Kalasa

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Kalasa

ಕಳಸ

Kalasha
town
Spiden Gasteracantha hasselti found in Kalasa
Spiden Gasteracantha hasselti found in Kalasa
Kalasa is located in Karnataka
Kalasa
Kalasa
Location in Karnataka, India
Coordinates: 13°14′02″N 75°21′19″E / 13.2340°N 75.3553°E / 13.2340; 75.3553Coordinates: 13°14′02″N 75°21′19″E / 13.2340°N 75.3553°E / 13.2340; 75.3553
Country India
StateKarnataka
DistrictChikkamagaluru
Elevation
807 m (2,648 ft)
Languages
 • OfficialKannada
Time zoneUTC+5:30 (IST)
PIN
577 124
Telephone code08263
Vehicle registrationKA-18

Kalasa is a holy temple-town and Taluk located in Chikkamagaluru district in Karnataka. Kalasa is home to the Kalaseshwara Temple dedicated to Lord Shiva[1]. Kalasa lies 92 Kilometres South-west of Chickmagalur and is located on the banks of the Bhadra River.

Origins and Etymology[edit]

The origins of Kalasa are traceable to Mythology. Although unsubstantiated, local myths attribute the origin of Kalasa to an event mentioned found in the Skanda Purana.

Accordingly, the wedding of Lord Shiva and Parvathi in Himalayas caused a shift in the Earth's rotation because of the attendance of all Gods and Goddesses. To restore the Earth's balance, Lord Shiva requested Sage Agasthya to travel South. Agasthya however, expressed his wish to witness the wedding. Lord Shiva assured to grant divine vision to the sage, which would enable him to witness the wedding from any part of the world.

Agasthya travelled southward and resided in Kalasa from where he watched the wedding. Local legends state that a pilgrimage to Kalasa brings greater religious merit (punya) than a visit to Varanasi.

The Girija Kalyana (marriage of Lord Shiva and Parvathi) is celebrated in Kalasa every year to commemorate this tradition. This auspicious occasion falls on Karthika Shuddha Ekadashi of Lunar calendar.

Other legends also state that Sage Vasishta had lived in a hermitage near Kalasa as also the Skanda Dwaya.

Santara dynasty[edit]

History of this rewgion is also be associated with Santara or Bhairarasa dynasty. Santara or Bhairarasa is the name of a medieval ruling dynasty of Karnataka, India.

Jinadatta Raya or Jindutt Rai, a Jain prince from Mathura in Northern India was the supposed founder of the dynasty. He is said to have migrated to the town of Humcha with an idol of the Jain deity Padmavati, laying the foundation of the kingdom in Humcha. The area covered by their kingdom included territories in the Malenadu region as well as the coastal districts of Karnataka. The dynasty founded by Jinadatta appears to have split into two branches by the 12 century C.E. One branch being stationed in Hosagunda of Shimoga district and Kalasa in the Western ghats, chikkamagalur district. Gradually these branches (or only the Kalasa branch) shifted their capitals to Keravashe (14km north-east of Karkala) and Karkala both in the old South Canara district. Hence the territory they ruled was also known as the Kalasa-Karkala kingdom.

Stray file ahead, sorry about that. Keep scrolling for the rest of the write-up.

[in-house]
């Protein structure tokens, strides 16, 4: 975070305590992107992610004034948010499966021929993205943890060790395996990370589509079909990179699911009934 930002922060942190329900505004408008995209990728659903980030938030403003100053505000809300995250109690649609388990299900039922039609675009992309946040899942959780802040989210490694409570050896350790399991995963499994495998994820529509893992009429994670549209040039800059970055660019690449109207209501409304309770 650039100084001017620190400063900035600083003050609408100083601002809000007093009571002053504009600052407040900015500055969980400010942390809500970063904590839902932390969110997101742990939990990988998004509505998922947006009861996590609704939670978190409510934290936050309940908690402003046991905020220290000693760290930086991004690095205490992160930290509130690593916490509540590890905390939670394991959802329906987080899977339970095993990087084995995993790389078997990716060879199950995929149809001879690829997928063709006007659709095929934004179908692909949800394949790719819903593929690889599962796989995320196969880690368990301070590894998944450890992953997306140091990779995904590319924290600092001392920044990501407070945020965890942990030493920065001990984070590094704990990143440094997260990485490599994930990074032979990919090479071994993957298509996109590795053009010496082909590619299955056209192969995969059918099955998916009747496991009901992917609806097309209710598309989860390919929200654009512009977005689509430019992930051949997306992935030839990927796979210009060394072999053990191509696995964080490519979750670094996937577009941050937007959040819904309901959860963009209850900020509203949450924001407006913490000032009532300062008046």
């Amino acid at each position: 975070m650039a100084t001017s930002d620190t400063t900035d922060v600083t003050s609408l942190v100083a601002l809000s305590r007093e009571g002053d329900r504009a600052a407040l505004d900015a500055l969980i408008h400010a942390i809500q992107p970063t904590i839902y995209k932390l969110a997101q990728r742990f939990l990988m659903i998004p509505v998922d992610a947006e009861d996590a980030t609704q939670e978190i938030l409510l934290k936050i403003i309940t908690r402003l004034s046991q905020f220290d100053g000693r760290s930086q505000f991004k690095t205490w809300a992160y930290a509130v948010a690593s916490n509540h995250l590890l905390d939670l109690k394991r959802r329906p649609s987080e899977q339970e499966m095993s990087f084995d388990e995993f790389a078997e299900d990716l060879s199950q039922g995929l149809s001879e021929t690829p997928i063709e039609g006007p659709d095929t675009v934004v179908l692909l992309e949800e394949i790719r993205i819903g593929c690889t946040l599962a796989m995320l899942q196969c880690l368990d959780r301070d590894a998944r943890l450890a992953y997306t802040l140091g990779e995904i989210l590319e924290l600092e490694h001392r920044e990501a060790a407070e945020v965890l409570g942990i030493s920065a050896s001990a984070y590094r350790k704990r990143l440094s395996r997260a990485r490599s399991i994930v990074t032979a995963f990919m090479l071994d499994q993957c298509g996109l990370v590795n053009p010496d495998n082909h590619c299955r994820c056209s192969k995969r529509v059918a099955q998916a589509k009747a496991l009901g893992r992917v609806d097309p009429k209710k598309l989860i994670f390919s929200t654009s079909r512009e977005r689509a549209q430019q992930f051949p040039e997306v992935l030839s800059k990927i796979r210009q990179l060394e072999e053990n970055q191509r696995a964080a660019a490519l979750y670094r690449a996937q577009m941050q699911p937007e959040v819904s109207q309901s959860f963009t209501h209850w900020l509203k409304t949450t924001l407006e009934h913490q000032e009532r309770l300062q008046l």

Edgar Thurston mentions that the Bhairarasas or Santaras were among the powerful Bunt[2] chiefs who seem to have exercised control over a greater part of the Tuluva country before the rise of the Vijayanagara Empire. The Santaras were Jains and had matrimonial relations with the Saivite Alupa royal family of the canara region. The Santaras built a number of Jain monuments and were responsible for the spread of Jainism in the Tulu Nadu and Malenadu region of Karnataka. During this period the Santara ruler Veera Pandya Bhairarasa erected the monolith of Bahubali in Karkala.

The Santaras became the feudatories of the Vijayanagara Empire after its rise.

The dynasty passed into oblivion after invasions by the Nayakas of Keladi and later by Hyder Ali

Etymology[edit]

The word Kalasa is a corruption of the Sanskrit root, Kalasha, which means a waterpot or jug. In the context of Hindu temple architecture, every temple should have a round pinnacle placed at the top, known as the Kalasha.